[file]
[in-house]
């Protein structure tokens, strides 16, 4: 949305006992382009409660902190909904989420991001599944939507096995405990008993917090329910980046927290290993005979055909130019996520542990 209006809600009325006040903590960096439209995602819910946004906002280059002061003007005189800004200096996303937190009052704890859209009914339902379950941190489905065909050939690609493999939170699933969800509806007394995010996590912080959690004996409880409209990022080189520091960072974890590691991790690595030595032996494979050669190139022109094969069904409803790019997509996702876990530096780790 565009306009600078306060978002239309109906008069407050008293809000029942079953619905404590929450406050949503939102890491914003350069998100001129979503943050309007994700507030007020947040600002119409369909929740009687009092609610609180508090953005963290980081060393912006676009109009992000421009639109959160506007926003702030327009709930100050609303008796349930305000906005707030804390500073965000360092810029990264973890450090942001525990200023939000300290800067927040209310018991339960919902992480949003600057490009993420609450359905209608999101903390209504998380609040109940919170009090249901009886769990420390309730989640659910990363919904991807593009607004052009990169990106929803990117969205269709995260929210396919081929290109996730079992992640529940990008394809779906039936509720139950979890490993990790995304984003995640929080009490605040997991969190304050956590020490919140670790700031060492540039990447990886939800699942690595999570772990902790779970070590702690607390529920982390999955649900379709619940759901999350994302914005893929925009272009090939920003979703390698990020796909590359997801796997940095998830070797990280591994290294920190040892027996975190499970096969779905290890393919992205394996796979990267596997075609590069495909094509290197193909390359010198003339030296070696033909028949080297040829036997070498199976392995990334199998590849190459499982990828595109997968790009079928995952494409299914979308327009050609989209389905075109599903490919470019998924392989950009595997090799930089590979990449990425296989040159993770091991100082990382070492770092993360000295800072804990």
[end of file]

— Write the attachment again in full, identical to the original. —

[in-house]
């Protein structure tokens, strides 16, 4: 949305006992382009409660902190909904989420991001599944939507096995405990008993917090329910980046927290290993005979055909130019996520542990 209006809600009325006040903590960096439209995602819910946004906002280059002061003007005189800004200096996303937190009052704890859209009914339902379950941190489905065909050939690609493999939170699933969800509806007394995010996590912080959690004996409880409209990022080189520091960072974890590691991790690595030595032996494979050669190139022109094969069904409803790019997509996702876990530096780790 565009306009600078306060978002239309109906008069407050008293809000029942079953619905404590929450406050949503939102890491914003350069998100001129979503943050309007994700507030007020947040600002119409369909929740009687009092609610609180508090953005963290980081060393912006676009109009992000421009639109959160506007926003702030327009709930100050609303008796349930305000906005707030804390500073965000360092810029990264973890450090942001525990200023939000300290800067927040209310018991339960919902992480949003600057490009993420609450359905209608999101903390209504998380609040109940919170009090249901009886769990420390309730989640659910990363919904991807593009607004052009990169990106929803990117969205269709995260929210396919081929290109996730079992992640529940990008394809779906039936509720139950979890490993990790995304984003995640929080009490605040997991969190304050956590020490919140670790700031060492540039990447990886939800699942690595999570772990902790779970070590702690607390529920982390999955649900379709619940759901999350994302914005893929925009272009090939920003979703390698990020796909590359997801796997940095998830070797990280591994290294920190040892027996975190499970096969779905290890393919992205394996796979990267596997075609590069495909094509290197193909390359010198003339030296070696033909028949080297040829036997070498199976392995990334199998590849190459499982990828595109997968790009079928995952494409299914979308327009050609989209389905075109599903490919470019998924392989950009595997090799930089590979990449990425296989040159993770091991100082990382070492770092993360000295800072804990």